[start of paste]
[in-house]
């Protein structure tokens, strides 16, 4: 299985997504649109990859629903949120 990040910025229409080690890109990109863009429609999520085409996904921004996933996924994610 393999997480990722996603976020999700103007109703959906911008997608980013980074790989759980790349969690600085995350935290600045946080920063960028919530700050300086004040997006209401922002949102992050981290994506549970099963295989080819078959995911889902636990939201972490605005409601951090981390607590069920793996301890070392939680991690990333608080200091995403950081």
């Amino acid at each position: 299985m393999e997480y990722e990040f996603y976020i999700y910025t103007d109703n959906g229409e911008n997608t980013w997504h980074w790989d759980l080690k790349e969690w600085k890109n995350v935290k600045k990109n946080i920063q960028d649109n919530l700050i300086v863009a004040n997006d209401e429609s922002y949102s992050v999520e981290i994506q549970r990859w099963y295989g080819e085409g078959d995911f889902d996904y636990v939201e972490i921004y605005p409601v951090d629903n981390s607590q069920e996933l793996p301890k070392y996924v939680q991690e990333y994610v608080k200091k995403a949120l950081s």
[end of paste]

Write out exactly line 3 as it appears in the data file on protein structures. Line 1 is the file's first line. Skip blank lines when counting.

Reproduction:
């Amino acid at each position: 299985m393999e997480y990722e990040f996603y976020i999700y910025t103007d109703n959906g229409e911008n997608t980013w997504h980074w790989d759980l080690k790349e969690w600085k890109n995350v935290k600045k990109n946080i920063q960028d649109n919530l700050i300086v863009a004040n997006d209401e429609s922002y949102s992050v999520e981290i994506q549970r990859w099963y295989g080819e085409g078959d995911f889902d996904y636990v939201e972490i921004y605005p409601v951090d629903n981390s607590q069920e996933l793996p301890k070392y996924v939680q991690e990333y994610v608080k200091k995403a949120l950081s």